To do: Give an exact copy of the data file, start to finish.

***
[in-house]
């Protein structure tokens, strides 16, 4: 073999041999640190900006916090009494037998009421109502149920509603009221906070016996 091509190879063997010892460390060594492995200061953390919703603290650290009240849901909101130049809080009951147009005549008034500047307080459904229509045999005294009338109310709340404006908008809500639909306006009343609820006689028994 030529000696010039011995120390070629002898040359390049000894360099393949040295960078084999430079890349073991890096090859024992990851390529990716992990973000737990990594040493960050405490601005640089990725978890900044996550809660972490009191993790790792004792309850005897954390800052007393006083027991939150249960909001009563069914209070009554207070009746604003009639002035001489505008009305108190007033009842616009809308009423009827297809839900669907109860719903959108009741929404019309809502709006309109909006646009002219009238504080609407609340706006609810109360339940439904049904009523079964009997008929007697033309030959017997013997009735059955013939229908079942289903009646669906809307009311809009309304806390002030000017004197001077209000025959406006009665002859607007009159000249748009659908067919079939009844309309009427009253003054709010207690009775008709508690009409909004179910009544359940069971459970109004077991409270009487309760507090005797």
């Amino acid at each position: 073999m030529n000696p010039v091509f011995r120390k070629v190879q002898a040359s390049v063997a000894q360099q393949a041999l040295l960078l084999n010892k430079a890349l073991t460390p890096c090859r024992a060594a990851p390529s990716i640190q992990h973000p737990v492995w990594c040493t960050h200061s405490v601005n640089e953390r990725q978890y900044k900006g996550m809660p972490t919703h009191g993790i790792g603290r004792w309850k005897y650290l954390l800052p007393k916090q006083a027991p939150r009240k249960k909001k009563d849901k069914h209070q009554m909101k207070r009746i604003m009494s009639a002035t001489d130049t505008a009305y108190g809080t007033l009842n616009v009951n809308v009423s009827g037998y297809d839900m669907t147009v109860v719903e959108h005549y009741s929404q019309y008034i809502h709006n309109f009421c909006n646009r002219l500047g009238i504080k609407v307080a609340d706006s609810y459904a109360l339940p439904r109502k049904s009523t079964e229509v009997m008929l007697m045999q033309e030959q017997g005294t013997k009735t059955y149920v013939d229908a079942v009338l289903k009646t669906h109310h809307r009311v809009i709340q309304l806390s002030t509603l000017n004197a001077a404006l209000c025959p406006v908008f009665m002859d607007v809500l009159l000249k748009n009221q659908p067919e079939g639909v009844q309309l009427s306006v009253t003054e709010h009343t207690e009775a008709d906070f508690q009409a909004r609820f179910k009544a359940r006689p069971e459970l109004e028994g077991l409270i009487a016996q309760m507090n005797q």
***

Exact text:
[in-house]
């Protein structure tokens, strides 16, 4: 073999041999640190900006916090009494037998009421109502149920509603009221906070016996 091509190879063997010892460390060594492995200061953390919703603290650290009240849901909101130049809080009951147009005549008034500047307080459904229509045999005294009338109310709340404006908008809500639909306006009343609820006689028994 030529000696010039011995120390070629002898040359390049000894360099393949040295960078084999430079890349073991890096090859024992990851390529990716992990973000737990990594040493960050405490601005640089990725978890900044996550809660972490009191993790790792004792309850005897954390800052007393006083027991939150249960909001009563069914209070009554207070009746604003009639002035001489505008009305108190007033009842616009809308009423009827297809839900669907109860719903959108009741929404019309809502709006309109909006646009002219009238504080609407609340706006609810109360339940439904049904009523079964009997008929007697033309030959017997013997009735059955013939229908079942289903009646669906809307009311809009309304806390002030000017004197001077209000025959406006009665002859607007009159000249748009659908067919079939009844309309009427009253003054709010207690009775008709508690009409909004179910009544359940069971459970109004077991409270009487309760507090005797």
């Amino acid at each position: 073999m030529n000696p010039v091509f011995r120390k070629v190879q002898a040359s390049v063997a000894q360099q393949a041999l040295l960078l084999n010892k430079a890349l073991t460390p890096c090859r024992a060594a990851p390529s990716i640190q992990h973000p737990v492995w990594c040493t960050h200061s405490v601005n640089e953390r990725q978890y900044k900006g996550m809660p972490t919703h009191g993790i790792g603290r004792w309850k005897y650290l954390l800052p007393k916090q006083a027991p939150r009240k249960k909001k009563d849901k069914h209070q009554m909101k207070r009746i604003m009494s009639a002035t001489d130049t505008a009305y108190g809080t007033l009842n616009v009951n809308v009423s009827g037998y297809d839900m669907t147009v109860v719903e959108h005549y009741s929404q019309y008034i809502h709006n309109f009421c909006n646009r002219l500047g009238i504080k609407v307080a609340d706006s609810y459904a109360l339940p439904r109502k049904s009523t079964e229509v009997m008929l007697m045999q033309e030959q017997g005294t013997k009735t059955y149920v013939d229908a079942v009338l289903k009646t669906h109310h809307r009311v809009i709340q309304l806390s002030t509603l000017n004197a001077a404006l209000c025959p406006v908008f009665m002859d607007v809500l009159l000249k748009n009221q659908p067919e079939g639909v009844q309309l009427s306006v009253t003054e709010h009343t207690e009775a008709d906070f508690q009409a909004r609820f179910k009544a359940r006689p069971e459970l109004e028994g077991l409270i009487a016996q309760m507090n005797q």